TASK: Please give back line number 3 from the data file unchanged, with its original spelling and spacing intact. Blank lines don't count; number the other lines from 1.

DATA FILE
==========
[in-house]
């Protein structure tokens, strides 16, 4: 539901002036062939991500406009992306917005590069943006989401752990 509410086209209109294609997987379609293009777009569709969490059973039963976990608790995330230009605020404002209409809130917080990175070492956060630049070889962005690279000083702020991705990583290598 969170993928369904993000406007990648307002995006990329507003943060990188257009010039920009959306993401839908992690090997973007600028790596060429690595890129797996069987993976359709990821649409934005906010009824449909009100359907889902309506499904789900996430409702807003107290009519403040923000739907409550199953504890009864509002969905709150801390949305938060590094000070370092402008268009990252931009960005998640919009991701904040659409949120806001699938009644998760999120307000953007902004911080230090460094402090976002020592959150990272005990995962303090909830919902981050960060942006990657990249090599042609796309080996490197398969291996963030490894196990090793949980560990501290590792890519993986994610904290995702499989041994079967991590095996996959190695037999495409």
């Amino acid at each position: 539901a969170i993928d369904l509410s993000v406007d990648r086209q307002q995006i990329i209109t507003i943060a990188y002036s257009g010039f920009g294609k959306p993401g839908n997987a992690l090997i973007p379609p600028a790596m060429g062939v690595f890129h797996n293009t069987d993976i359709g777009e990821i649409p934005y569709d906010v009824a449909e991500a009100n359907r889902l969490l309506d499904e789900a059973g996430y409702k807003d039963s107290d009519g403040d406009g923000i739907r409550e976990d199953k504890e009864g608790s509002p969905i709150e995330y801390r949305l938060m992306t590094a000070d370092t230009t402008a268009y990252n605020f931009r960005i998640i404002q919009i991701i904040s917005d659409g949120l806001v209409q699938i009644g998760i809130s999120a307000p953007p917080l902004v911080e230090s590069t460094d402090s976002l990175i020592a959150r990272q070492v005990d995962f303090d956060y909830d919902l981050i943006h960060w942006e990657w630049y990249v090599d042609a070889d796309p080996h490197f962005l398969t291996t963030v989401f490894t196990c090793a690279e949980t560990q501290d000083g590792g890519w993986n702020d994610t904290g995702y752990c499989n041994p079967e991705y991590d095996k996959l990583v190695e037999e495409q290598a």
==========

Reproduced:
């Amino acid at each position: 539901a969170i993928d369904l509410s993000v406007d990648r086209q307002q995006i990329i209109t507003i943060a990188y002036s257009g010039f920009g294609k959306p993401g839908n997987a992690l090997i973007p379609p600028a790596m060429g062939v690595f890129h797996n293009t069987d993976i359709g777009e990821i649409p934005y569709d906010v009824a449909e991500a009100n359907r889902l969490l309506d499904e789900a059973g996430y409702k807003d039963s107290d009519g403040d406009g923000i739907r409550e976990d199953k504890e009864g608790s509002p969905i709150e995330y801390r949305l938060m992306t590094a000070d370092t230009t402008a268009y990252n605020f931009r960005i998640i404002q919009i991701i904040s917005d659409g949120l806001v209409q699938i009644g998760i809130s999120a307000p953007p917080l902004v911080e230090s590069t460094d402090s976002l990175i020592a959150r990272q070492v005990d995962f303090d956060y909830d919902l981050i943006h960060w942006e990657w630049y990249v090599d042609a070889d796309p080996h490197f962005l398969t291996t963030v989401f490894t196990c090793a690279e949980t560990q501290d000083g590792g890519w993986n702020d994610t904290g995702y752990c499989n041994p079967e991705y991590d095996k996959l990583v190695e037999e495409q290598a």